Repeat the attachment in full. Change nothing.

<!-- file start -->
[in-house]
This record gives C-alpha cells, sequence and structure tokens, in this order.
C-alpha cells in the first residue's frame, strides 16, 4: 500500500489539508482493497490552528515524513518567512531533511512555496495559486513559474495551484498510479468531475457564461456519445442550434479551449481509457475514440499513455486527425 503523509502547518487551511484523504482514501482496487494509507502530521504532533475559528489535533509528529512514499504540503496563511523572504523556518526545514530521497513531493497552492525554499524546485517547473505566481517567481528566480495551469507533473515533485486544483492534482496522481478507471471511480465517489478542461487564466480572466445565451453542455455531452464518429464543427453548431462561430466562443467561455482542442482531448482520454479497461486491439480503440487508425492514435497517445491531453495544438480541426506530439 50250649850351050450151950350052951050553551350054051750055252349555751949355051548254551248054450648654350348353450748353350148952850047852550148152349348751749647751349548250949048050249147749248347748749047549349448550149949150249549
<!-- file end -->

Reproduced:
[in-house]
This record gives C-alpha cells, sequence and structure tokens, in this order.
C-alpha cells in the first residue's frame, strides 16, 4: 500500500489539508482493497490552528515524513518567512531533511512555496495559486513559474495551484498510479468531475457564461456519445442550434479551449481509457475514440499513455486527425 503523509502547518487551511484523504482514501482496487494509507502530521504532533475559528489535533509528529512514499504540503496563511523572504523556518526545514530521497513531493497552492525554499524546485517547473505566481517567481528566480495551469507533473515533485486544483492534482496522481478507471471511480465517489478542461487564466480572466445565451453542455455531452464518429464543427453548431462561430466562443467561455482542442482531448482520454479497461486491439480503440487508425492514435497517445491531453495544438480541426506530439 50250649850351050450151950350052951050553551350054051750055252349555751949355051548254551248054450648654350348353450748353350148952850047852550148152349348751749647751349548250949048050249147749248347748749047549349448550149949150249549